Our vision is clear. Rural women need to have their voices heard. And we need to listen to them. When women are engaged in producers' and traders' associations, cooperatives, labour councils, and finance institutions, they can lobby for their views to be heard, for their needs to be met, and for their rights to be respected.
Rural women should participate at all levels — from the village council to voting in national elections, from the trade union hall to trade negotiations, from being a mother to becoming a Minister and, why not, President.
In Egypt, rural women are receiving identity cards so they can obtain social services, and are able to vote and can have a say in shaping the future of their country.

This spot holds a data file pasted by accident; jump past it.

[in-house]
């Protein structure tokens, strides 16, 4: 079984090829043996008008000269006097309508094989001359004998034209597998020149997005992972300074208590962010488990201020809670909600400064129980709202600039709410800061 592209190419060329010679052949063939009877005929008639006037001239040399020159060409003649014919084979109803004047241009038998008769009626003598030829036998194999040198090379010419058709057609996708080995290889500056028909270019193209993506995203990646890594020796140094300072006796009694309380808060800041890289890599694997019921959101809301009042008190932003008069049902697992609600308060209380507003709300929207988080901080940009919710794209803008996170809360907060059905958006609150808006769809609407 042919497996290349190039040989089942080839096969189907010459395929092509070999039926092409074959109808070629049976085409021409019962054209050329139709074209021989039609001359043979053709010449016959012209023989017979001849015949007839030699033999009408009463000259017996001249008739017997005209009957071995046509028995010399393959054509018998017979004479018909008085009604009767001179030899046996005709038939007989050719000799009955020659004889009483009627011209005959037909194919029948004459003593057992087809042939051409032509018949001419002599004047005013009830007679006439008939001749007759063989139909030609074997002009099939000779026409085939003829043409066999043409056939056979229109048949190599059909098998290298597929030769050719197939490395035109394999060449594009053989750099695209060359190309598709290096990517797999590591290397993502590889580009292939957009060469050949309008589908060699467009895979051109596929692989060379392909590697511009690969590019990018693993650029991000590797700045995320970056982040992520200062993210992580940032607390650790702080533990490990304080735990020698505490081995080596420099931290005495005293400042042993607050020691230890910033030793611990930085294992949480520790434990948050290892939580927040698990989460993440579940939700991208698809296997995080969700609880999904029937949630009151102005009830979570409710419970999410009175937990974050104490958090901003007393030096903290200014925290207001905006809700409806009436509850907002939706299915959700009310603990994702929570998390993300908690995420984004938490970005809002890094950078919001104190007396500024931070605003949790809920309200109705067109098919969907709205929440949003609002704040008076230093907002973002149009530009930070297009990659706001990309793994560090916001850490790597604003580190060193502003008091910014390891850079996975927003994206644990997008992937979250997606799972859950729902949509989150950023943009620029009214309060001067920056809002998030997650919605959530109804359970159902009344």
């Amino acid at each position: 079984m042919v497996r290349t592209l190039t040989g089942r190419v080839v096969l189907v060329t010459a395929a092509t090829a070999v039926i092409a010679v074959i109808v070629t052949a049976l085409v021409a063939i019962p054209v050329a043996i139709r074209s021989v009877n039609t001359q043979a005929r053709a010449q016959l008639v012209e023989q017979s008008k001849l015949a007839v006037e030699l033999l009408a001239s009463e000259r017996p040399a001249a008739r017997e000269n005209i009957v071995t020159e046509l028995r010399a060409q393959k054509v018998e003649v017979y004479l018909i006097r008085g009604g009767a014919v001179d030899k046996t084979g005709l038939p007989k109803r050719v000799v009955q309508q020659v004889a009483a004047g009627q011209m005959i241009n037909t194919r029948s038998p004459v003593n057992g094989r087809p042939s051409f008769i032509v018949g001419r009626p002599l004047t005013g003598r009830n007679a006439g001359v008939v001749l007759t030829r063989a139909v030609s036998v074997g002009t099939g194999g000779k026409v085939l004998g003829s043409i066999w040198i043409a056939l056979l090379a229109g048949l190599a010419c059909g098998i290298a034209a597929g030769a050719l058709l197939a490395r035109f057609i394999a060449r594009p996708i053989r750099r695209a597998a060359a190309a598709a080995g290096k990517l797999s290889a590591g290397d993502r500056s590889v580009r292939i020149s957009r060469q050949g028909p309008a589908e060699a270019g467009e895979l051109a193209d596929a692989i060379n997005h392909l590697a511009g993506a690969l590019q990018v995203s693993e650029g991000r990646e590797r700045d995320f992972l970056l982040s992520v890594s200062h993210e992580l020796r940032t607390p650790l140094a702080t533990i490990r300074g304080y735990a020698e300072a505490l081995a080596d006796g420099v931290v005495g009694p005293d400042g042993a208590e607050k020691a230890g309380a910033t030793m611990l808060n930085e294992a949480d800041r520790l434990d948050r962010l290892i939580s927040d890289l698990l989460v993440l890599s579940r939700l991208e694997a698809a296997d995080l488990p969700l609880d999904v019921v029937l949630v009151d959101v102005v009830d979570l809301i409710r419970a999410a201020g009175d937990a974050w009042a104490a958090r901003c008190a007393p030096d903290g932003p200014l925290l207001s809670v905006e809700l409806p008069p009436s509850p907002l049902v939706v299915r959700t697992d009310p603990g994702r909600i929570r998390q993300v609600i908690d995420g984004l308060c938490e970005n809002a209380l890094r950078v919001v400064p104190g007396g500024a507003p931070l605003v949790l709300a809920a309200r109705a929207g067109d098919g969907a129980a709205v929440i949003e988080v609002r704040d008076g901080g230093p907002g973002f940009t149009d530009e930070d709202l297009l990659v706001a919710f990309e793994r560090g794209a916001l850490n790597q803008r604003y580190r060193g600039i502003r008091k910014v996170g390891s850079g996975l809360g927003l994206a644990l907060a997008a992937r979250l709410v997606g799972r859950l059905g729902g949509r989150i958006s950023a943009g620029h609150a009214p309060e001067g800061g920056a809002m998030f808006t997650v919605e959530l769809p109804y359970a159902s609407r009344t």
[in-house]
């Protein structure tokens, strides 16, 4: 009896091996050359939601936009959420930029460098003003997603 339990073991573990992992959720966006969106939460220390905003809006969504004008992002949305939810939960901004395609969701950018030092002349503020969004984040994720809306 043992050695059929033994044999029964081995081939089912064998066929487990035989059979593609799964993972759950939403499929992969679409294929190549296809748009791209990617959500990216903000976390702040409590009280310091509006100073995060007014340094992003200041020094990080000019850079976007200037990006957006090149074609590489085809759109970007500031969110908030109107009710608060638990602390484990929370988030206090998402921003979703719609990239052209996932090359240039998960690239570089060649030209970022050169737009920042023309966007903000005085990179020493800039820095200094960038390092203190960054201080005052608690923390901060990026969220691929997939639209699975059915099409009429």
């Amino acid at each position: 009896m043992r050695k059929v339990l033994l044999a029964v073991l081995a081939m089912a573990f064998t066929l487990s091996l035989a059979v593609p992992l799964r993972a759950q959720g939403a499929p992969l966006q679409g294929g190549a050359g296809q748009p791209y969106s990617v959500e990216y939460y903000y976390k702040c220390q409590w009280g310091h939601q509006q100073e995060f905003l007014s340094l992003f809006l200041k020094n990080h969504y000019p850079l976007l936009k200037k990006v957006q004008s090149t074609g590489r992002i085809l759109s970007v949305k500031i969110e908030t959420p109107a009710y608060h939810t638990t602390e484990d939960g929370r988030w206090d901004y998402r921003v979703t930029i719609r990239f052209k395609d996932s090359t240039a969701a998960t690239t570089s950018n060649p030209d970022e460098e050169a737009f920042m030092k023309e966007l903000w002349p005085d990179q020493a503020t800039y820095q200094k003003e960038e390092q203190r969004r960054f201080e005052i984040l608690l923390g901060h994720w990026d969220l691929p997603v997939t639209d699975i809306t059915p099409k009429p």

In India, more than a million women are now members of local village councils, panchayats. This has changed their lives for the better, and also the lives around them.
From India to Costa Rica to Rwanda, where quotas have been used, more women are in positions of decision-making. They are using their voices to secure land rights, to understand political processes, to engage with governance and policy issues, to tackle domestic violence, to improve healthcare and employment, and to demand accountability. This is democracy in action.
Here in the United Nations, we must lead by example. This means leadership from the highest levels, championship from the senior levels, and attaining and sustaining gender parity at all levels.